Google Charts is one player that I think deserves a mention. Their charting engine is excellent. It doesn’t provide interactivity, mind. However, the fact that you can return a PNG file from a URL is really powerful, and if someone can build an intuitive chart-builder UI, this could take off.

    Andy Cotgreave

    January 11, 2011 at 12:35 pm

    • Good points. I would agree with you if we were talking about end-user products, but I’m precisely talking about libraries for developers that are creating visualization-heavy solutions, such as our DataMarket.

      ManyEyes is fantastic, but it’s a totally different beast.

      Google Charts – on the other hand – can work as such a library. There are several reasons that it wouldn’t suit OUR needs specifically, but you’re right that it deserves a mention.

      Hjalmar Gislason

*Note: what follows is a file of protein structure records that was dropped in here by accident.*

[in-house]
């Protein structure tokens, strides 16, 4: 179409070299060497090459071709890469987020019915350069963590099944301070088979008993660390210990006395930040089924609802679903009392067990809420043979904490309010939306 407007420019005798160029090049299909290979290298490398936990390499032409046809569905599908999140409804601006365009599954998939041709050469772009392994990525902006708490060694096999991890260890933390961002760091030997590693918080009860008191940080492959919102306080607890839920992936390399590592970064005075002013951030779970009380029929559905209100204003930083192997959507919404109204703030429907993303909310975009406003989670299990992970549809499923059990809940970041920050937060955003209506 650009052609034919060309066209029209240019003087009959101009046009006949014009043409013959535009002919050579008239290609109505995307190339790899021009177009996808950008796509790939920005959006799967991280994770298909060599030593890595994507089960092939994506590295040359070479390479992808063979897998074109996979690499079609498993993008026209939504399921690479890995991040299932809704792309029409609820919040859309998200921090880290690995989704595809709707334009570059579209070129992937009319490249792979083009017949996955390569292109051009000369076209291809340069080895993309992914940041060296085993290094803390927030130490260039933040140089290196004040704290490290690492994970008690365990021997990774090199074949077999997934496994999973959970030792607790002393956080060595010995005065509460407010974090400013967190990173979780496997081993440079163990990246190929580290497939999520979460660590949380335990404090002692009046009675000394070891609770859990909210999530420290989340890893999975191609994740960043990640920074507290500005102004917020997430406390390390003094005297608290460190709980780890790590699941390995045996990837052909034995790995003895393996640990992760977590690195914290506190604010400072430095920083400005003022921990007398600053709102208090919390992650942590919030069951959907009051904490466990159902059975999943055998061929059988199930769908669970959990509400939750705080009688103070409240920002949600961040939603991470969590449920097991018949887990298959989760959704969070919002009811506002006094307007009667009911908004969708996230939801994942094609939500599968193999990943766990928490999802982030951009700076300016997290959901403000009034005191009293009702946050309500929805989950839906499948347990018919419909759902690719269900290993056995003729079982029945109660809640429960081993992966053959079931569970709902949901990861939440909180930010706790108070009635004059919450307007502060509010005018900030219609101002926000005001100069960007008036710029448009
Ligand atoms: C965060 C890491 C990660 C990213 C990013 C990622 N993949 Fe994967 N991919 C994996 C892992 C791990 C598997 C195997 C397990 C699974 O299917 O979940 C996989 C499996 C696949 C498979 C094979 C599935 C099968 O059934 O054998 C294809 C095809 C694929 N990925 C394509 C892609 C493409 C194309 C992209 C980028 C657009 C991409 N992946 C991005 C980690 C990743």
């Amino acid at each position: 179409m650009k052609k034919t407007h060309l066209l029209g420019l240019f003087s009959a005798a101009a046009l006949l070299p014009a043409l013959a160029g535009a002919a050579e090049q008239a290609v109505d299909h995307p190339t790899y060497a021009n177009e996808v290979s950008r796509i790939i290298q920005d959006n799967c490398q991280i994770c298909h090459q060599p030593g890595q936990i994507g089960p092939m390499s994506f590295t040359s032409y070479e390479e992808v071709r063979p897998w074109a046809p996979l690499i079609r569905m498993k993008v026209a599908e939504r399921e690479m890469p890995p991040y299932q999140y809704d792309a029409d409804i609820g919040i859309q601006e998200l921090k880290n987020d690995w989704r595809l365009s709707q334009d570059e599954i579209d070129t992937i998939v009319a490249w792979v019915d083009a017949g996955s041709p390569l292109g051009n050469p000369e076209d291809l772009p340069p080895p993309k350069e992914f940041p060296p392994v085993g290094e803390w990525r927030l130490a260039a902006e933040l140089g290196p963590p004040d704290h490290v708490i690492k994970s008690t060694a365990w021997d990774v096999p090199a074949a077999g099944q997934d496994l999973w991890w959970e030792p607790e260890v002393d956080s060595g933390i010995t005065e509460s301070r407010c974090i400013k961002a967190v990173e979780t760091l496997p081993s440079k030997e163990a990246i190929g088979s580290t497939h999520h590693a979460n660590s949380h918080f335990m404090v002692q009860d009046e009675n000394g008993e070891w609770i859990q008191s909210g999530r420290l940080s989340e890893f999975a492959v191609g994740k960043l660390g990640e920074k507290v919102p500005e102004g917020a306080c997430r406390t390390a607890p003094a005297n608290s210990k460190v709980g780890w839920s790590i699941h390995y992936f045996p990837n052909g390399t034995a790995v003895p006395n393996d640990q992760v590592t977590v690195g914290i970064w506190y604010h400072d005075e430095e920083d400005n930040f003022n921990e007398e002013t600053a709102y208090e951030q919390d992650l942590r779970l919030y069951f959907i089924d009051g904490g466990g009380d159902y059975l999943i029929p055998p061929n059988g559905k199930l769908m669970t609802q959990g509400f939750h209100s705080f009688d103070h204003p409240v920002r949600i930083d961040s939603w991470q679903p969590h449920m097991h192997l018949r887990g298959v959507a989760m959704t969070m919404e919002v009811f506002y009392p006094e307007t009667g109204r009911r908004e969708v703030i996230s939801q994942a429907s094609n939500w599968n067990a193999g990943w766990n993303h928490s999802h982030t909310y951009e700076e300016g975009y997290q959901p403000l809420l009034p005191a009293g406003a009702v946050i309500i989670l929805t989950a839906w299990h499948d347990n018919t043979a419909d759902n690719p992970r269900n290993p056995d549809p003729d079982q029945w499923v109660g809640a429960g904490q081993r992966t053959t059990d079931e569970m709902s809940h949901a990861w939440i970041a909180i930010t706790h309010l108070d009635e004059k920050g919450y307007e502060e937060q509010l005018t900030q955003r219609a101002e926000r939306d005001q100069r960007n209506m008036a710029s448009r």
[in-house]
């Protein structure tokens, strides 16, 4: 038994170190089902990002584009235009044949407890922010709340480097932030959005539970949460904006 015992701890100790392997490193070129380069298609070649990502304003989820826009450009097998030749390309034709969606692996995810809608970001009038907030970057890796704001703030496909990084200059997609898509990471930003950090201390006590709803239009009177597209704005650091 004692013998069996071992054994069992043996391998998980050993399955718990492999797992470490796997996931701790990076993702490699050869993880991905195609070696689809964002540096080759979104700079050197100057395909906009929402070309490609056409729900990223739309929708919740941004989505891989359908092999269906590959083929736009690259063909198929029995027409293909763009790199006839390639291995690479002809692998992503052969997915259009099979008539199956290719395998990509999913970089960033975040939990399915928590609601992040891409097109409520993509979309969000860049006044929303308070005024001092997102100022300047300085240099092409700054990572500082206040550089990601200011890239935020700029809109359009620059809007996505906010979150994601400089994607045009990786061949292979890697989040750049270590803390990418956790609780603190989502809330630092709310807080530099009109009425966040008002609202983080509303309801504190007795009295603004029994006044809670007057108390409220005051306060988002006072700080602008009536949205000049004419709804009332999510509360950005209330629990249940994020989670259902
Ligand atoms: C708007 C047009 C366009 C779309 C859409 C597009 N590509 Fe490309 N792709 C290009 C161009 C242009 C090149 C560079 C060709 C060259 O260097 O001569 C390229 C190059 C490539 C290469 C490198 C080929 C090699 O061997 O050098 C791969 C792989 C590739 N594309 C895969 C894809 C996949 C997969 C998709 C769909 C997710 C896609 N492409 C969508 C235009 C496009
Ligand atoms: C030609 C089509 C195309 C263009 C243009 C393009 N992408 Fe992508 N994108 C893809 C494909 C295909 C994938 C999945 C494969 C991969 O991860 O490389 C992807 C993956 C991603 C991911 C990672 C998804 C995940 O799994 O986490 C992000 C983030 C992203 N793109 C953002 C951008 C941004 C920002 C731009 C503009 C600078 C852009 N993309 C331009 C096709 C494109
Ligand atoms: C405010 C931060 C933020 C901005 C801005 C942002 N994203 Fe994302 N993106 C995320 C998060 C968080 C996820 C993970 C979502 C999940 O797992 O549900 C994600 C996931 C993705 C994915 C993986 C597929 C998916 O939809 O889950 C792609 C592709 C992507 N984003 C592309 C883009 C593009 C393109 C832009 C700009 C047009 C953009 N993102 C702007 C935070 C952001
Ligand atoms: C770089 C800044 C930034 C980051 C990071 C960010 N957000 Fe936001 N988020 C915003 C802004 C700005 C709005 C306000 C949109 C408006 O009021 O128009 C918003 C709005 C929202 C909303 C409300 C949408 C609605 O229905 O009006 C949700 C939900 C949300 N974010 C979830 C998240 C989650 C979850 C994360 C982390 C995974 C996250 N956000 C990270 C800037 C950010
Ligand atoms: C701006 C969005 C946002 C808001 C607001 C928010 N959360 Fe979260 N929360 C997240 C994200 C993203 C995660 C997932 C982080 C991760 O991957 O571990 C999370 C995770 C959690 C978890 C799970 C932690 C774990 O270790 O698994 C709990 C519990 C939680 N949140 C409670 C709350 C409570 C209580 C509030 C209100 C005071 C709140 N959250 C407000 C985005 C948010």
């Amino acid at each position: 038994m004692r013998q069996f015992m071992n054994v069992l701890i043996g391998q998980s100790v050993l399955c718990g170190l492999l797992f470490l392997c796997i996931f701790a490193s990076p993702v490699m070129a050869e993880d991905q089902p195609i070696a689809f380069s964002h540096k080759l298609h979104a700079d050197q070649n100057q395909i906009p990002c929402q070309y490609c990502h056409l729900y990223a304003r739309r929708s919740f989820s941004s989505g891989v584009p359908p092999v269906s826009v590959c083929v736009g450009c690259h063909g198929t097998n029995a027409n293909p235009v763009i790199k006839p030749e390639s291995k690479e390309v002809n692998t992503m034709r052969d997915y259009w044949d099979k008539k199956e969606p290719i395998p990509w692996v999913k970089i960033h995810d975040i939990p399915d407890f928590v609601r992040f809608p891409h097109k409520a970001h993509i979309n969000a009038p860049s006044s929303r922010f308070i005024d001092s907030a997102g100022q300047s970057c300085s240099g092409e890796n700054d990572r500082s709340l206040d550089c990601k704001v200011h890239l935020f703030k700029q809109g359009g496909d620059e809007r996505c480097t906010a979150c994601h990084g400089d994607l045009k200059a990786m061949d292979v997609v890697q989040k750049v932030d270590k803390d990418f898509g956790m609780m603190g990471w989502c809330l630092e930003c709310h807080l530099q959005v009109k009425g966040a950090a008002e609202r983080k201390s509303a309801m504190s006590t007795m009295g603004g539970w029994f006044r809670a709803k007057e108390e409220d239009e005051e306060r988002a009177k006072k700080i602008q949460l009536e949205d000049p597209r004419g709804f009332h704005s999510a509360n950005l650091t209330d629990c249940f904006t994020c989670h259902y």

January 11, 2011 at 12:46 pm

      • Thanks for clarifying, Hjalmar. I came at this thinking about which visualisation tools would be adopted by data geeks who don’t have a developer background. That market is potentially larger than just developers and the data market company that can tap into that area will reap the most benefits.

        None of which is news to you, I’m sure :-) And from what I can see, your focussing on these people too by providing the download formats you do.

        Good luck with the venture – I’ve only discovered your site today – it look v exciting.

        Andy Cotgreave

        January 11, 2011 at 1:02 pm

      • Thanks Andy. Hope you saw that we’re launching internationally shortly. Any feedback is obviously welcomed.

        Hjalmar Gislason

        January 11, 2011 at 1:24 pm

  4. [...] datamarket blog – “data and visualization: predictions for 2011″ [...]

  5. [...] new embeds are the first part of our system to use our new graph component (briefly discussed in my 2011 predictions). This is a solution that we have built on top of the fantastic Protovis library, but with [...]